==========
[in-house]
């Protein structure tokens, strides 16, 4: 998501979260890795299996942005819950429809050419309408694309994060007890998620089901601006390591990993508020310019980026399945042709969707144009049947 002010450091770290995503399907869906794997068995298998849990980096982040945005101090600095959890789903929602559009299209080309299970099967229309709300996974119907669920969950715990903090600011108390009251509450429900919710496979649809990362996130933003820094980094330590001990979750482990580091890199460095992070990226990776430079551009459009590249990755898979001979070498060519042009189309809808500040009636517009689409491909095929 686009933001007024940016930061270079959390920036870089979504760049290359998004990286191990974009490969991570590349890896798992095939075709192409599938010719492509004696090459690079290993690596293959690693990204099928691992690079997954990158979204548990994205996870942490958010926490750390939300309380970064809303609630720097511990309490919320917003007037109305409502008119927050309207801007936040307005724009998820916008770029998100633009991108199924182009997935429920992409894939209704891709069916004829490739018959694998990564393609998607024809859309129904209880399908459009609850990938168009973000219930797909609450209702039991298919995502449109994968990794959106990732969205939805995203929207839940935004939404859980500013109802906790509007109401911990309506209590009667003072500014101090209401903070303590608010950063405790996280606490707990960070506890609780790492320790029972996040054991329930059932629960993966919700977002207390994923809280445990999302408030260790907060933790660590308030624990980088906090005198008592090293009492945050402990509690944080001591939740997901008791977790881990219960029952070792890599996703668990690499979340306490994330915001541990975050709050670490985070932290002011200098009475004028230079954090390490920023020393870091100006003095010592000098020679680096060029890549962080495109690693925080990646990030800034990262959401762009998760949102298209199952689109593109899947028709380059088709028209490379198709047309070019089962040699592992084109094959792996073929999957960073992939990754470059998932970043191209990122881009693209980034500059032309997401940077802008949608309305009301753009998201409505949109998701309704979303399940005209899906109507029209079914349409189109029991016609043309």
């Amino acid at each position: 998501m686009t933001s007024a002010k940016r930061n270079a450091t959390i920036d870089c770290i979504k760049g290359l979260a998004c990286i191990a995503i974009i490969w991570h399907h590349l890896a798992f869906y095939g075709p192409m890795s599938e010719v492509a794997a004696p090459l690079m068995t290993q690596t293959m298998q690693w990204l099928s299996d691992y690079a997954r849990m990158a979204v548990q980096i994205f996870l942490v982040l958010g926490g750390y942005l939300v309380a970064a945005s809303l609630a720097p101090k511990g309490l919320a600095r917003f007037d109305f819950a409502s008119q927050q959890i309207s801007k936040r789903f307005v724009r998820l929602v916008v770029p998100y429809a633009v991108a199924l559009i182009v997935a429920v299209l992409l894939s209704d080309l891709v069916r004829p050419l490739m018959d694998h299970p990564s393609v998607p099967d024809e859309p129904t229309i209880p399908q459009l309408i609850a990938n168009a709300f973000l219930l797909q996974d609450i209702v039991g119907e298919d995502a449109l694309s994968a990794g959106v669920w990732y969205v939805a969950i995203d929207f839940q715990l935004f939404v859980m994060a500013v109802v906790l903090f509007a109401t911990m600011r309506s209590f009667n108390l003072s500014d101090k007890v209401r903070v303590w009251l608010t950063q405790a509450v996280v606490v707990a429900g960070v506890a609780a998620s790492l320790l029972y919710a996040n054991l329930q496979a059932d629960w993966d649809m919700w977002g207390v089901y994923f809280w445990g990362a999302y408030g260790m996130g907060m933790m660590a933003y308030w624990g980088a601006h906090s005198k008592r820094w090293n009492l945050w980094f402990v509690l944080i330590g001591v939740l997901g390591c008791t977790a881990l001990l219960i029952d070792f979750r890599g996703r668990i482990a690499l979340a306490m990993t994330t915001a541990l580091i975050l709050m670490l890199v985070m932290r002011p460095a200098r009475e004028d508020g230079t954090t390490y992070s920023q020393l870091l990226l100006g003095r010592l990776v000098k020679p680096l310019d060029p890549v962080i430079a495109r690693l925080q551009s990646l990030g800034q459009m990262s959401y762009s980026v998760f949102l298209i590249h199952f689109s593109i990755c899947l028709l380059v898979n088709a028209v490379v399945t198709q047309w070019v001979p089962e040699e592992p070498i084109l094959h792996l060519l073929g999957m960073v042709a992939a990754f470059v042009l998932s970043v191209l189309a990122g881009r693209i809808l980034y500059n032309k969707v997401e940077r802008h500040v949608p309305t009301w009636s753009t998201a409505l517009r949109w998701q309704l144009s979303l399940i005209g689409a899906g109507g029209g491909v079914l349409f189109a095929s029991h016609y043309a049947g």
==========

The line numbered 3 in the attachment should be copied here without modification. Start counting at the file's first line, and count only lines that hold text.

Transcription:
């Amino acid at each position: 998501m686009t933001s007024a002010k940016r930061n270079a450091t959390i920036d870089c770290i979504k760049g290359l979260a998004c990286i191990a995503i974009i490969w991570h399907h590349l890896a798992f869906y095939g075709p192409m890795s599938e010719v492509a794997a004696p090459l690079m068995t290993q690596t293959m298998q690693w990204l099928s299996d691992y690079a997954r849990m990158a979204v548990q980096i994205f996870l942490v982040l958010g926490g750390y942005l939300v309380a970064a945005s809303l609630a720097p101090k511990g309490l919320a600095r917003f007037d109305f819950a409502s008119q927050q959890i309207s801007k936040r789903f307005v724009r998820l929602v916008v770029p998100y429809a633009v991108a199924l559009i182009v997935a429920v299209l992409l894939s209704d080309l891709v069916r004829p050419l490739m018959d694998h299970p990564s393609v998607p099967d024809e859309p129904t229309i209880p399908q459009l309408i609850a990938n168009a709300f973000l219930l797909q996974d609450i209702v039991g119907e298919d995502a449109l694309s994968a990794g959106v669920w990732y969205v939805a969950i995203d929207f839940q715990l935004f939404v859980m994060a500013v109802v906790l903090f509007a109401t911990m600011r309506s209590f009667n108390l003072s500014d101090k007890v209401r903070v303590w009251l608010t950063q405790a509450v996280v606490v707990a429900g960070v506890a609780a998620s790492l320790l029972y919710a996040n054991l329930q496979a059932d629960w993966d649809m919700w977002g207390v089901y994923f809280w445990g990362a999302y408030g260790m996130g907060m933790m660590a933003y308030w624990g980088a601006h906090s005198k008592r820094w090293n009492l945050w980094f402990v509690l944080i330590g001591v939740l997901g390591c008791t977790a881990l001990l219960i029952d070792f979750r890599g996703r668990i482990a690499l979340a306490m990993t994330t915001a541990l580091i975050l709050m670490l890199v985070m932290r002011p460095a200098r009475e004028d508020g230079t954090t390490y992070s920023q020393l870091l990226l100006g003095r010592l990776v000098k020679p680096l310019d060029p890549v962080i430079a495109r690693l925080q551009s990646l990030g800034q459009m990262s959401y762009s980026v998760f949102l298209i590249h199952f689109s593109i990755c899947l028709l380059v898979n088709a028209v490379v399945t198709q047309w070019v001979p089962e040699e592992p070498i084109l094959h792996l060519l073929g999957m960073v042709a992939a990754f470059v042009l998932s970043v191209l189309a990122g881009r693209i809808l980034y500059n032309k969707v997401e940077r802008h500040v949608p309305t009301w009636s753009t998201a409505l517009r949109w998701q309704l144009s979303l399940i005209g689409a899906g109507g029209g491909v079914l349409f189109a095929s029991h016609y043309a049947g």